Long before the Clippers acquired former Oklahoma City star Chris Paul and probably before local product (and former Sooner) Blake Griffin started playing for them, the Clippers were a thorn in the Thunder’s side. Traditionally a laughing-stock of the league, the Thunder have always had trouble with them, even when OKC is dominating everyone else. Now with CP3 and Griffin giving them legitimacy, not to mention making their visits to the Chesapeake Energy Arena hotter tickets than when Miami comes to town, there is definitely the makings of a real rivalry.
2. Portland Trail Blazers
If there is any historical rival for the Thunder, it is Portland who was once the team’s most natural geographical pairing. When the Thunder were the Sonics, these two teams were the two most Northwestern teams in the Northwest Division. And in some forty years of battling one another, they grew to hate each other.
While the actual geography is now different, there is still a lot linking the two teams. For one, they picked first and second in the 2007 NBA Draft with Portland taking Greg Oden out of Ohio State and leaving the Sonics the booby prize of Kevin Durant. Anytime they play, the Blazers have to be reminded that they selected a guy who has had seven knee surgeries in five NBA seasons and played only a total of 82 games while having to defend the back-to-back scoring champion.
Then, as I have alluded to earlier, the Save Our Sonics numbskulls use every game played in Portland as an opportunity to re-open the wound of the Supersonics moving to Oklahoma City because the city of Seattle would not support them. Ironically, it was just a couple of days ago that a hedge fund manager from Seattle announced that he was going to attempt to buy an NBA team and work to build an NBA caliber facility in his hometown. That way, he could move the team there. You think the S.O.S. guys will be annoyed when people dressed in retro Sacramento Kings gear wave their team’s flag at Golden State/Seattle games?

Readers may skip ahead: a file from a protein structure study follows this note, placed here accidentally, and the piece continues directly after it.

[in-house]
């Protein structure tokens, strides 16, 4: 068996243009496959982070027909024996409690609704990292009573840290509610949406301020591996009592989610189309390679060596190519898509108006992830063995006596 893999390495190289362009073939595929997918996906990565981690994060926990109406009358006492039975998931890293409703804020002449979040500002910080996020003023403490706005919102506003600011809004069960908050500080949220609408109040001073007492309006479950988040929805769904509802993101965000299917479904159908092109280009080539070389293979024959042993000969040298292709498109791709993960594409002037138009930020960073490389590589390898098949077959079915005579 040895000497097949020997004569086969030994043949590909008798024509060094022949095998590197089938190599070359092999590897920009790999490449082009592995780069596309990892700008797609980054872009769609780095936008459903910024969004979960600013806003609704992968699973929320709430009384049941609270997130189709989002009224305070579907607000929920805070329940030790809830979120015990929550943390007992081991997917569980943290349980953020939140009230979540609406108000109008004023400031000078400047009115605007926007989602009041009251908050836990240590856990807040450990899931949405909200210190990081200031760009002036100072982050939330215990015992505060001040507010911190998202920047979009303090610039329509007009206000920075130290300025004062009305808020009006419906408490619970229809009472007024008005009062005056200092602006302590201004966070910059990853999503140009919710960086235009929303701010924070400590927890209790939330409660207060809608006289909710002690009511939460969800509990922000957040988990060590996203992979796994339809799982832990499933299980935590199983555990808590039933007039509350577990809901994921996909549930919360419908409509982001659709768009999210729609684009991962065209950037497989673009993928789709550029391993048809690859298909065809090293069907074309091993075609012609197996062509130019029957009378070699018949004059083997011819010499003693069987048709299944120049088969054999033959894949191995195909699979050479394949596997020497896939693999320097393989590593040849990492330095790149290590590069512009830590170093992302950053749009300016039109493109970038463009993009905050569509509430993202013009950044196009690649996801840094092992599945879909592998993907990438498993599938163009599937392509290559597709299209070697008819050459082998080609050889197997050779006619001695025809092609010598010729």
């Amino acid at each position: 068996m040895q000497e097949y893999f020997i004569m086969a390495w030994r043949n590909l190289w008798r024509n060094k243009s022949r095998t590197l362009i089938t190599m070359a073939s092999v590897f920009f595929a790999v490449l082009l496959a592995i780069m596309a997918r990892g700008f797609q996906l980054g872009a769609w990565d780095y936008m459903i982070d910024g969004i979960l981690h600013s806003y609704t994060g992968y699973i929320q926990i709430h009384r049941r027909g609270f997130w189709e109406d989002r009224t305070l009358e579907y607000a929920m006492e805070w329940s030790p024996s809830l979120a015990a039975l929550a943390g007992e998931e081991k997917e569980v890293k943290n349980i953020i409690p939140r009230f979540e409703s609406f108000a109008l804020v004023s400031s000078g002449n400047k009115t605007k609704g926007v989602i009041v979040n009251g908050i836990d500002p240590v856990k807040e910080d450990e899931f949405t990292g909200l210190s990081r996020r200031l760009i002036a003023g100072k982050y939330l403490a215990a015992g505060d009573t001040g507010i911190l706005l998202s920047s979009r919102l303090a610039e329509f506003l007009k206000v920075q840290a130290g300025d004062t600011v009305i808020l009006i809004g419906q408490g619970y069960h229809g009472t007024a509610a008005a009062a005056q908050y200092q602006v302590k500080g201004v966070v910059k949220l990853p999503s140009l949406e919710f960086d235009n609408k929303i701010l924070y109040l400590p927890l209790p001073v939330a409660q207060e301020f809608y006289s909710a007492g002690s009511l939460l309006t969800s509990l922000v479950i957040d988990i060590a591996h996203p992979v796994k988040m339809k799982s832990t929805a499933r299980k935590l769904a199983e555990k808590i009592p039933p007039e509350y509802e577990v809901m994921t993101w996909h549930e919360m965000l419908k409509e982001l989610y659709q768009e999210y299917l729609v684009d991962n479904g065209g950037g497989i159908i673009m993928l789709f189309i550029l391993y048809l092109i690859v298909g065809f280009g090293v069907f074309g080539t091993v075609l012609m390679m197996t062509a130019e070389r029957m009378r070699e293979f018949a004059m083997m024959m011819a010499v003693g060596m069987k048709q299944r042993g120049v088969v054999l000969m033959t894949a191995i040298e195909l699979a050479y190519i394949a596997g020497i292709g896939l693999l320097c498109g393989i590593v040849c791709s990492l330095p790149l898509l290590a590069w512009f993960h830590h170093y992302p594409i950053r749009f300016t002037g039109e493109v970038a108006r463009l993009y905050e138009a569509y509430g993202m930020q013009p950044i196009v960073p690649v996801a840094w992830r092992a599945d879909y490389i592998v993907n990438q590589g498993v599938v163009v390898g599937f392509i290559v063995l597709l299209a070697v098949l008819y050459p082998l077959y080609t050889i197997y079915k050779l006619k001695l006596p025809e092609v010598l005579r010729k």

1. Memphis Grizzlies
It’s tough to have a blood feud with a team whose fans just realized they still had a team in town when said team advanced to the Western Conference semi-finals, but the Thunder have managed. In a rough seven game series, those two teams really grew to dislike one another.
Even before the epic semi-finals, these two teams always brought out the best in each other. You have to go back several seasons before you’ll find a game decided by more than a few points, and when they played early this season, Kevin Durant referred to how emotional the teams get due to the rivalry. Of course, that was the game that sparked the controversy about Durant and Westbrook having a “serious altercation” on the bench.
What makes these two teams such perfect rivals is that they are so similar. In the not so distant past, both were teams that were not taken seriously by the league’s elite. Then, quickly, they both put the fear of Gary England into those elites when the Thunder gave the Lakers their toughest matchup in the 2010 playoffs, and the 8th seed Grizzlies knocked off the top seeded Spurs. Their rosters are very much alike, as well. They feed off defensive specialists (Kendrick Perkins and Thabo Sefolosha for OKC; Tony Allen for Memphis), bring a great scorer off the bench (James Harden; O.J. Mayo), and boast very young starting line ups.
Technically, they should be ready to butt heads for the next ten years. However, the Grizzlies have wrapped up three players on the 8th seeded team from last year to max-contracts, overpaid their point guard, and struggled out of the gate this season. So, since they have gone with the anti-Spurs method of building a winner in a small market and their fan base is about to tune out again, they’re probably going to have to disassemble the team soon. At that point, it is unlikely this rivalry will remain at the top.
By then, though, Seattle might have a new team and their will be a legitimate natural rivalry.